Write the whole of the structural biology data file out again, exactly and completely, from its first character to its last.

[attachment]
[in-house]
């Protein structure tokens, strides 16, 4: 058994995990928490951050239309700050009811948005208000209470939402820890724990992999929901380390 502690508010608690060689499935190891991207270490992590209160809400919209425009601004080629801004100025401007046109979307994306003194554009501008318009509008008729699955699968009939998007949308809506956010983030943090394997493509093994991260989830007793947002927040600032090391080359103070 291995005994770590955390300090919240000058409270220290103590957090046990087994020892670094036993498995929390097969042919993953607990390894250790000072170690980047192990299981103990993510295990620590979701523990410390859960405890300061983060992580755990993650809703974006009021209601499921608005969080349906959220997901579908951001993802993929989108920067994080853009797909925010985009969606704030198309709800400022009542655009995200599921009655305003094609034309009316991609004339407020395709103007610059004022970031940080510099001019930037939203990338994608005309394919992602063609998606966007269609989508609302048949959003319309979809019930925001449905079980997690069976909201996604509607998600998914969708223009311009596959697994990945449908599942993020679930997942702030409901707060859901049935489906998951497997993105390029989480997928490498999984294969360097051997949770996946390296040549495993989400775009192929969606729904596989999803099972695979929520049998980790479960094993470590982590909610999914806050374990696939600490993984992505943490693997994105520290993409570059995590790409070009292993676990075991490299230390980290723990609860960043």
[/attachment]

[in-house]
């Protein structure tokens, strides 16, 4: 058994995990928490951050239309700050009811948005208000209470939402820890724990992999929901380390 502690508010608690060689499935190891991207270490992590209160809400919209425009601004080629801004100025401007046109979307994306003194554009501008318009509008008729699955699968009939998007949308809506956010983030943090394997493509093994991260989830007793947002927040600032090391080359103070 291995005994770590955390300090919240000058409270220290103590957090046990087994020892670094036993498995929390097969042919993953607990390894250790000072170690980047192990299981103990993510295990620590979701523990410390859960405890300061983060992580755990993650809703974006009021209601499921608005969080349906959220997901579908951001993802993929989108920067994080853009797909925010985009969606704030198309709800400022009542655009995200599921009655305003094609034309009316991609004339407020395709103007610059004022970031940080510099001019930037939203990338994608005309394919992602063609998606966007269609989508609302048949959003319309979809019930925001449905079980997690069976909201996604509607998600998914969708223009311009596959697994990945449908599942993020679930997942702030409901707060859901049935489906998951497997993105390029989480997928490498999984294969360097051997949770996946390296040549495993989400775009192929969606729904596989999803099972695979929520049998980790479960094993470590982590909610999914806050374990696939600490993984992505943490693997994105520290993409570059995590790409070009292993676990075991490299230390980290723990609860960043």